The seventeenth century was the wake of relations between the native inhabitants of North America and English immigrants. The English were not the earliest explorers to land on the North American soil since other European traders, fishers, and explorers had already visited (Tetek, 2011). The first significant visit by an English man was in 1602 when Bartholomew Gosnold toured Cape Cod's and Martha's Vineyard area. Despite the native Indians' interest in European goods, the exploration came to an end after violent incidences occurred between the locals and the Europeans. Gosnold went back to England but had expectations of forming trade relations with North America in the future. Later, a group of Europeans landed in North America in search of religious freedom. This paper, therefore, aims at discussing the impact of both religion and economic factors on English colonization of North America.
Economic factors played an important role in motivating the English people to form colonies in North America. They wanted to gain power and wealth by expanding their territories to new areas (Counce, 2011). However, they were preceded by other European nations such as Portugal and France who had already claimed the modern-day Central and South America (Kelly, 2018). The English also wanted a share of the 'gold' as other European nations had boasted of acquiring in the 'New World.' Pre-colonial English authors exaggerated about the immensity of resources that were found in the 'New World.' The authors intended to convince capitalists and merchants to cross the Atlantic and venture into trade and amass wealth. They also argued that the 'New World' would offer employment opportunities to the unemployed English men and the chance to own land (Counce, 2011).
After several unsuccessful attempts to establish colonies in the 'New World,' the English finally formed their first permanent settlement in Jamestown in 1607 (Benjamin, 2006). This was after the England King; James 1 gave a group of merchants a charter in 1606 under their captain, John Smith. The principal aim of these merchants was to settle in Virginia, find gold, and send it back to England. The founded the Virginia Company which funded their voyage and settlement in Jamestown. However, their early years in this new place were characterized by challenges. They faced starvation, stricken by diseases, and did not find the gold that they had longed for (Kozloswki, 2010). The situation became worse when John Smith traveled back to England for supplies. Therefore, approximately half of the colonists died while others decided to go back to England.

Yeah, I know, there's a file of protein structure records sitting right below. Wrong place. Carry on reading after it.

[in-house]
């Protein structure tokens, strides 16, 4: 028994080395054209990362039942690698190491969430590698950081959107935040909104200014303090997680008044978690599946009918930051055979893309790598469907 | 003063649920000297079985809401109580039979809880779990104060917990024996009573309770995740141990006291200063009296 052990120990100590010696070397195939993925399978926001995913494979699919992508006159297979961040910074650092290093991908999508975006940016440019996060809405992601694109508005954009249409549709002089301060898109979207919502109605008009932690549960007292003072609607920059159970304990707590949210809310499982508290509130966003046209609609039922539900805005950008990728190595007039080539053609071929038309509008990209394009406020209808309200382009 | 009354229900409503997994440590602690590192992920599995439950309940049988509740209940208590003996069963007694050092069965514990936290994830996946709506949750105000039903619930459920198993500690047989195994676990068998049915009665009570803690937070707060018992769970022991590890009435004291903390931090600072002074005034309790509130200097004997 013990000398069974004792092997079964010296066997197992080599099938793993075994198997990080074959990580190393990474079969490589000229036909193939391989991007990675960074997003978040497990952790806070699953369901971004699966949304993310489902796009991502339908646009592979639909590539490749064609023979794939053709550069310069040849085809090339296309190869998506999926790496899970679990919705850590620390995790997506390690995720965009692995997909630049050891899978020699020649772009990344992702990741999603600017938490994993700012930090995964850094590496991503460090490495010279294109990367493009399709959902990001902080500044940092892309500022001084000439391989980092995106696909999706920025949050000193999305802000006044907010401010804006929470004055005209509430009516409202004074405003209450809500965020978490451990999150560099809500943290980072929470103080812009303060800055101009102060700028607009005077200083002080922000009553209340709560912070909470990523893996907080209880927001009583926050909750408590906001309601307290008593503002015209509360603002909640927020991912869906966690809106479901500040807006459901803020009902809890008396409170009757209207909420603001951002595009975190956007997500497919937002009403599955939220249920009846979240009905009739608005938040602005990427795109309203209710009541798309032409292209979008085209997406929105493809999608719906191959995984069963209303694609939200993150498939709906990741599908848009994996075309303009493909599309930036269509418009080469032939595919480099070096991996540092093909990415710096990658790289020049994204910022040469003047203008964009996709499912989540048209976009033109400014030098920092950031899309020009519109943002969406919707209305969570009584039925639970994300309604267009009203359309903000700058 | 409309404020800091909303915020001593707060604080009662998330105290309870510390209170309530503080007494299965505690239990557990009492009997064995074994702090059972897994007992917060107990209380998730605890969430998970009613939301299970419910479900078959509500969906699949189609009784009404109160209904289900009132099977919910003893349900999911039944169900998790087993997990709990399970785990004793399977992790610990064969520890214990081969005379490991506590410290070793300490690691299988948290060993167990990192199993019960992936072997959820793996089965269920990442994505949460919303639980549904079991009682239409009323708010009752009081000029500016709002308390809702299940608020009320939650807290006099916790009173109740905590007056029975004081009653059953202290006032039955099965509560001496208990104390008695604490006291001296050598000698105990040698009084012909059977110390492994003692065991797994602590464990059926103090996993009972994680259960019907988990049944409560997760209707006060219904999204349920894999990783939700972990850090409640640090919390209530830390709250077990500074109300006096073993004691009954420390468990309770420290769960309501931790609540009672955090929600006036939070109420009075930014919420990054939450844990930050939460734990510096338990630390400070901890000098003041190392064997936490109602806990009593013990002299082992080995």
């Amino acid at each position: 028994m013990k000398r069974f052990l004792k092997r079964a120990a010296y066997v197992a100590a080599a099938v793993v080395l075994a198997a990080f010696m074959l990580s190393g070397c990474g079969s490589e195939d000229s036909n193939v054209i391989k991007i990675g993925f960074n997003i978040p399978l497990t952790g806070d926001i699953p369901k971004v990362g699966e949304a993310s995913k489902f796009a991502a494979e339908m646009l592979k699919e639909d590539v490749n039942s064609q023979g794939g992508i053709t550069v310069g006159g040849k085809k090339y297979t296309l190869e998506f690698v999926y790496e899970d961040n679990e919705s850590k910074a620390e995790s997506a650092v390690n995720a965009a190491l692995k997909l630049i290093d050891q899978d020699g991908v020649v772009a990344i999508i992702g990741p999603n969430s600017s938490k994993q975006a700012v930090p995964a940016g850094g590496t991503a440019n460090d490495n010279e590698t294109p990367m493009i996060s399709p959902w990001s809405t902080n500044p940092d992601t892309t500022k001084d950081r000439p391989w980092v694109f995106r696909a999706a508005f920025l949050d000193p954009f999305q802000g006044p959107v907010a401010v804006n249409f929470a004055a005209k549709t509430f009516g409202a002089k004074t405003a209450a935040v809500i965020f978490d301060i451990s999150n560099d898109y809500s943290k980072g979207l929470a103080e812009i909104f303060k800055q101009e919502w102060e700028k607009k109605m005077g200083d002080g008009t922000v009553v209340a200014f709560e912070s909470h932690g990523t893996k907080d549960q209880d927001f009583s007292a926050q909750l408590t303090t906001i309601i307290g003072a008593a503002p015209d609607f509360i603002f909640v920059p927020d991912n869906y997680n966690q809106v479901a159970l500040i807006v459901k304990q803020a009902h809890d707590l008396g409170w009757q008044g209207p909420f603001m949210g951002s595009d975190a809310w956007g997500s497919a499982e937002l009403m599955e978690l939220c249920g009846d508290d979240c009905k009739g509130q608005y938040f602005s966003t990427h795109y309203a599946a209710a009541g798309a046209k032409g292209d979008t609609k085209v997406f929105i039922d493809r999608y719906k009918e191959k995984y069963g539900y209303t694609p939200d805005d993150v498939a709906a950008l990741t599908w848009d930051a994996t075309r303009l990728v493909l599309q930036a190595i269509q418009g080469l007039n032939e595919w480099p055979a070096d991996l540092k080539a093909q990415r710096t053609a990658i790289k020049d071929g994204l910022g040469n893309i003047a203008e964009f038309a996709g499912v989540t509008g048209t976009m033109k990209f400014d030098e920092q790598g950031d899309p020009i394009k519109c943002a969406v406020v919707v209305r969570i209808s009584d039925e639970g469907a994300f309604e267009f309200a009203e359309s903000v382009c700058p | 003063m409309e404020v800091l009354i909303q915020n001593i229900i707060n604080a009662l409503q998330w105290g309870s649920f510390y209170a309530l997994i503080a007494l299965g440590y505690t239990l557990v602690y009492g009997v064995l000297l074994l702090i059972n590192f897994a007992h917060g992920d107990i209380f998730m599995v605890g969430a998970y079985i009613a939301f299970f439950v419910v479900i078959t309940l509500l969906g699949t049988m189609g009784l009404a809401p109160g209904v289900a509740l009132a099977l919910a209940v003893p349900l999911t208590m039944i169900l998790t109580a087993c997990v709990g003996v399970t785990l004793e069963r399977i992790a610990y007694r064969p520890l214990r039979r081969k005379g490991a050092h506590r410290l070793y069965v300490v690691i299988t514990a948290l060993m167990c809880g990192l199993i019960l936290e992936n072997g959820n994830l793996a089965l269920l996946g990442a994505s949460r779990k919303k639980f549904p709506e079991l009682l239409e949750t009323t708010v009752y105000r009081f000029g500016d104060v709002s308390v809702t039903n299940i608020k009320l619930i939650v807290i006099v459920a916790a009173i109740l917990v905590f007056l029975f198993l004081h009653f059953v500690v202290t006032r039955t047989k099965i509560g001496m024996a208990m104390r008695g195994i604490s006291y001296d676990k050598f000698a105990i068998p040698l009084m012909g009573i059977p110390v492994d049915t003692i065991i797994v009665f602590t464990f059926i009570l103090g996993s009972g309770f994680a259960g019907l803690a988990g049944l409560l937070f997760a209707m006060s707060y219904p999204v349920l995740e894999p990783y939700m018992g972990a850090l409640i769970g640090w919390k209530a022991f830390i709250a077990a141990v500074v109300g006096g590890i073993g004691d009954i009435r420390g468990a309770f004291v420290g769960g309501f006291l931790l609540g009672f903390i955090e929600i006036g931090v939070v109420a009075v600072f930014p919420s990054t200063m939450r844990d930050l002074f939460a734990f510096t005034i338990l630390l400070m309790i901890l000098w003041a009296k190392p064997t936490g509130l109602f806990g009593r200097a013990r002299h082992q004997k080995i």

The hope of restoring Jamestown was rekindled when another colonist, John Rolfe introduced tobacco farming in 1612 (Kozlowski, 2010). British aristocrats funded the new venture, and later tobacco exports to England became possible. The demand for tobacco in England increased tremendously, and it became the cash crop in Virginia. Moreover, the Virginia Company formed a policy that allowed the colonists to own land (Kelly, 2018). The demand for labor also increased, and landowners started importing laborers who included indentured servants and slaves. Therefore, economic and social growth was witnessed in Jamestown.
Apart from economic factors, religion had a more significant impact on the colonization of North America. This was characterized by the rise of Puritanism in the England church(Kang, 2009). Puritans were followers of John Calvin who wanted to bring reforms and purify the England church (Tetek, 2011). They detested the hierarchy in the church and preferred a more straightforward way of conducting services, based on the Bible. However, their rise was faced by rejection and persecution from the English government and the church The Puritans, therefore, were forced to migrate from Europe and seek for settlement in the 'New World.'